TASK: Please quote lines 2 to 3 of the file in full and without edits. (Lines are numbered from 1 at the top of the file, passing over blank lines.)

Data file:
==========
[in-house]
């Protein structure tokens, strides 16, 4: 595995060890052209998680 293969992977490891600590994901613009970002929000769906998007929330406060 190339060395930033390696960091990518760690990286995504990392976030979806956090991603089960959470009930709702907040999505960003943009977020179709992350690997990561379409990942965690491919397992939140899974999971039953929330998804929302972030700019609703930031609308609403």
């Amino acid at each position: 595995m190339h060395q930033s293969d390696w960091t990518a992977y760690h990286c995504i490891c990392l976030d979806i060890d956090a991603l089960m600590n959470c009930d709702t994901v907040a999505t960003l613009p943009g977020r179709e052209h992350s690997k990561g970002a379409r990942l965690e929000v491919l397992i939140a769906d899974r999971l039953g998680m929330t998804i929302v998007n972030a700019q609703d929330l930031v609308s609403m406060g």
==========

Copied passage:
């Protein structure tokens, strides 16, 4: 595995060890052209998680 293969992977490891600590994901613009970002929000769906998007929330406060 190339060395930033390696960091990518760690990286995504990392976030979806956090991603089960959470009930709702907040999505960003943009977020179709992350690997990561379409990942965690491919397992939140899974999971039953929330998804929302972030700019609703930031609308609403």
């Amino acid at each position: 595995m190339h060395q930033s293969d390696w960091t990518a992977y760690h990286c995504i490891c990392l976030d979806i060890d956090a991603l089960m600590n959470c009930d709702t994901v907040a999505t960003l613009p943009g977020r179709e052209h992350s690997k990561g970002a379409r990942l965690e929000v491919l397992i939140a769906d899974r999971l039953g998680m929330t998804i929302v998007n972030a700019q609703d929330l930031v609308s609403m406060g």